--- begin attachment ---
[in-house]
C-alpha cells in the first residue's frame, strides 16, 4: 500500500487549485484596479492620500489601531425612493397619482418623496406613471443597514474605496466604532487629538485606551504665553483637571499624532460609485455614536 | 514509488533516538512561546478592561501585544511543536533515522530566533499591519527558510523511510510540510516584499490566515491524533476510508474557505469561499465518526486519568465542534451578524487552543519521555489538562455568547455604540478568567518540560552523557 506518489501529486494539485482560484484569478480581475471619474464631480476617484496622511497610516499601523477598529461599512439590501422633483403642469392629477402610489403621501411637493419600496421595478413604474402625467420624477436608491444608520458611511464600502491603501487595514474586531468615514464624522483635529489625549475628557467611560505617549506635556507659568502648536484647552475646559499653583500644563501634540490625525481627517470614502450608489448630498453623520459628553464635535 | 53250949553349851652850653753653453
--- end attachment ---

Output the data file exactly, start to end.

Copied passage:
[in-house]
C-alpha cells in the first residue's frame, strides 16, 4: 500500500487549485484596479492620500489601531425612493397619482418623496406613471443597514474605496466604532487629538485606551504665553483637571499624532460609485455614536 | 514509488533516538512561546478592561501585544511543536533515522530566533499591519527558510523511510510540510516584499490566515491524533476510508474557505469561499465518526486519568465542534451578524487552543519521555489538562455568547455604540478568567518540560552523557 506518489501529486494539485482560484484569478480581475471619474464631480476617484496622511497610516499601523477598529461599512439590501422633483403642469392629477402610489403621501411637493419600496421595478413604474402625467420624477436608491444608520458611511464600502491603501487595514474586531468615514464624522483635529489625549475628557467611560505617549506635556507659568502648536484647552475646559499653583500644563501634540490625525481627517470614502450608489448630498453623520459628553464635535 | 53250949553349851652850653753653453